- Branching storylines where actions have effects
- More innovative and open approach to gameplay
- Excellent multiplayer modes
- Strike Force missions can be messy
- Still a lot of being lead by the nose
- Engine is showing its age
Review Price £39.99
Available on Xbox 360, PS3 (tested), PC
How things change. Once Infinity Ward produced the good instalments of Call of Duty, while Treyarch delivered the second-rate efforts you got in between. Since Call of Duty: Black Ops, however, that’s begun to turn around. Black Ops might have had its moments of extreme silliness, but it was more inventive and entertaining than last year’s Modern Warfare 2, and now we have Black Ops 2: the most interesting Call of Duty game to ship since Modern Warfare. Now, being interesting doesn’t necessarily mean it’s an absolute barnstormer, but you can’t accuse Treyarch of sitting still and following the formula.
A New Approach
In fact, Black Ops 2 does something you might not expect from Call of Duty: it takes risks. It’s ambitious narrative straddles two periods, shifting between CIA-sponsored activities in eighties Angola, South America and Afghanistan and a fight against a terrorist arch-villain in a near-future world full of stomping, hovering drones, electronic sights and global alliances. It features branching storylines where your actions or failures in one mission might change how things play out later on. Most importantly, it no longer feels like a game where you follow the yellow objective marker from one shooting gallery to the next, doing what you’re damn well told. For the first time in years, Call of Duty allows you to handle some things your way.
You might not spot this at first. Your movements in the first few levels are as bound to the old yellow marker as in the last few Call of Duties, with the game’s main focus being to make good and sure that you’ll see every noisy, head-ache inducing spectacle it wants to throw your way. Give it time, however, and you’ll notice the levels opening out, with alternate routes appearing and rewards for straying off the beaten track. Let’s not go crazy. This isn’t a military shooter take on Deus Ex: Human Revolution or Dishonored. You still spend much of your time being hustled and bustled from one set-piece to the next, shooting all the bad guys before rejoining your AI buddies so that they can activate the next door or set-piece. However, given that Modern Warfare 3 often dragged you through the game like a slack-jawed imbecile who couldn’t really be trusted to even shoot straight, this is a definite step in the right direction.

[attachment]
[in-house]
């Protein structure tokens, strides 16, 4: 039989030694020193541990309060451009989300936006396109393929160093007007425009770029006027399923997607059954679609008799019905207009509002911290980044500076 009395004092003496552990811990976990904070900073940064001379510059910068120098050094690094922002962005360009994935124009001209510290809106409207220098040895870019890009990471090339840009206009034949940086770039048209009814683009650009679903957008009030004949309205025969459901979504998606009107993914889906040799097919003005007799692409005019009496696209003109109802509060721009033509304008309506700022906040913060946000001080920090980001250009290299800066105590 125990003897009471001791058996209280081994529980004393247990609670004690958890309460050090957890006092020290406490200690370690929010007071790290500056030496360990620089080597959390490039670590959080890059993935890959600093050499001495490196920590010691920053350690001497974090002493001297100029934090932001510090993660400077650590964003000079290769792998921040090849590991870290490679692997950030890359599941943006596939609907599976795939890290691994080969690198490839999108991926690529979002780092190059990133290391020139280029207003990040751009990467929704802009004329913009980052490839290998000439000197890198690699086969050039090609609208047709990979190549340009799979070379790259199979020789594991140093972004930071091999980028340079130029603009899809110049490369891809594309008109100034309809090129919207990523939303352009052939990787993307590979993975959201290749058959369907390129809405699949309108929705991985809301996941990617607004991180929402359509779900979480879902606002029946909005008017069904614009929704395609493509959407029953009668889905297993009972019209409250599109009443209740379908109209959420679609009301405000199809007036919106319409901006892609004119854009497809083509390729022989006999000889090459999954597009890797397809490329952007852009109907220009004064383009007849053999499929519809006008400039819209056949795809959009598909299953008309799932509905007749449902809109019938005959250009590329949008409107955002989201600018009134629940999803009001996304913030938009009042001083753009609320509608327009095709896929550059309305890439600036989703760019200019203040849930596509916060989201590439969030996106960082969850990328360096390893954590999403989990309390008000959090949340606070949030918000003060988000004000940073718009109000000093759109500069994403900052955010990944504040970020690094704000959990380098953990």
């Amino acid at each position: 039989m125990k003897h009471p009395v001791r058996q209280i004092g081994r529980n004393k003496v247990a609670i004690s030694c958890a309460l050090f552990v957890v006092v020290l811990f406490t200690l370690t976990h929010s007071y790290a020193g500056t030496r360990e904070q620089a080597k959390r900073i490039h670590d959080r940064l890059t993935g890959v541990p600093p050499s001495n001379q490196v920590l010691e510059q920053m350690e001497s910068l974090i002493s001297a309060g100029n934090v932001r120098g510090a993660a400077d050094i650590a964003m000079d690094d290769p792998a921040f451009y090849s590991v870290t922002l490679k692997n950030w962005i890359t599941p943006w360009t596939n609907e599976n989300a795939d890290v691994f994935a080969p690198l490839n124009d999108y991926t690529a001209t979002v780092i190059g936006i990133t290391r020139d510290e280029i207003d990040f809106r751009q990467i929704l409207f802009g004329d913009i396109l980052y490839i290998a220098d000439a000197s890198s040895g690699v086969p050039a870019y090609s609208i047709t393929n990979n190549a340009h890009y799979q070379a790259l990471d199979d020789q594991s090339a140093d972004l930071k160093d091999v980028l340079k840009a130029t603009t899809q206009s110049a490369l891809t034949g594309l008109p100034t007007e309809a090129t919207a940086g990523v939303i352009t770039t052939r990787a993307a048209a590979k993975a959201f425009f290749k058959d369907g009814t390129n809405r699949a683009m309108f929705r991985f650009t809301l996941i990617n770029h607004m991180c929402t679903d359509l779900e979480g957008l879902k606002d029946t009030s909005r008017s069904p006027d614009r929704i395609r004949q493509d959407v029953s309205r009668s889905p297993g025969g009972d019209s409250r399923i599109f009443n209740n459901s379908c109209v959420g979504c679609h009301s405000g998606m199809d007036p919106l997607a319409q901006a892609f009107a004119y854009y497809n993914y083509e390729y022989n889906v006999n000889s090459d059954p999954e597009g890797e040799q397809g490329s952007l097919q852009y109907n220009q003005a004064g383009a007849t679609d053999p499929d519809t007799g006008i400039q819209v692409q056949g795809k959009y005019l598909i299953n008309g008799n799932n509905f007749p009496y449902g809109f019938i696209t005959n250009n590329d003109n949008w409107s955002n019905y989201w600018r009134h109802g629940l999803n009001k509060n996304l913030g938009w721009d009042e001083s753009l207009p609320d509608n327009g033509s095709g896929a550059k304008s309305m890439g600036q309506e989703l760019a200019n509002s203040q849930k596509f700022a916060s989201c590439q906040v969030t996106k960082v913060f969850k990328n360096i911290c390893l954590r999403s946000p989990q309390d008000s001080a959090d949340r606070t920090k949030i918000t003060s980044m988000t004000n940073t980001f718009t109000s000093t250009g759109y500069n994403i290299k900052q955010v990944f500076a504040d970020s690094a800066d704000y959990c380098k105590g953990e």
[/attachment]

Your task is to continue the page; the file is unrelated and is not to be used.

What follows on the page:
What’s more, the game goes further with its Strike Force missions. These have you tackling several defensive or offensive objectives with the aid of a couple of infantry units, turrets and drones, in a kind of tower-defence/real-time-strategy/shooter hybrid. You can switch rapidly between a tactical map and a first-person viewpoint, meaning you can plan the overall strategy while taking part in the battle yourself. It’s not entirely convincing – the controls aren’t intuitive and your allied AI is so poor that it’s tempting to just do everything yourself – but it’s still good to see the series stretching. There are ideas here that a future Call of Duty could explore.
Tales of the Unexpected
And here the storyline and setting make a difference. Despite a writing credit for The Dark Knight’s David Goyer this isn’t the most subtle or sophisticated tale, but it’s still a cut above Modern Warfare 2 and 3, daring you to think about your enemies, their motivations and what really differentiates them from your friends. For once, the characters are more than one-dimensional. Future technology, including camouflage suits, controllable drones, a very neat drone spider and some brilliant electronic sights, make a major difference to the game, as does having drones as well as humans deployed against you.
Throw in some surprisingly inventive levels, featuring floods, horseback battles and flying wingsuits, and you have a Call of Duty that’s always spectacular, but not always that predictable. To be clear, this doesn’t mean it’s consistently brilliant. The thrills aren’t always there, or you get stuck in another lazy assault on a secret base, or your standard-issue ‘defend this space’ sequence. When it does work, however, you’re reminded why Call of Duty became so big in the first place: no other military shooter works harder to give you dumb action movie thrills.
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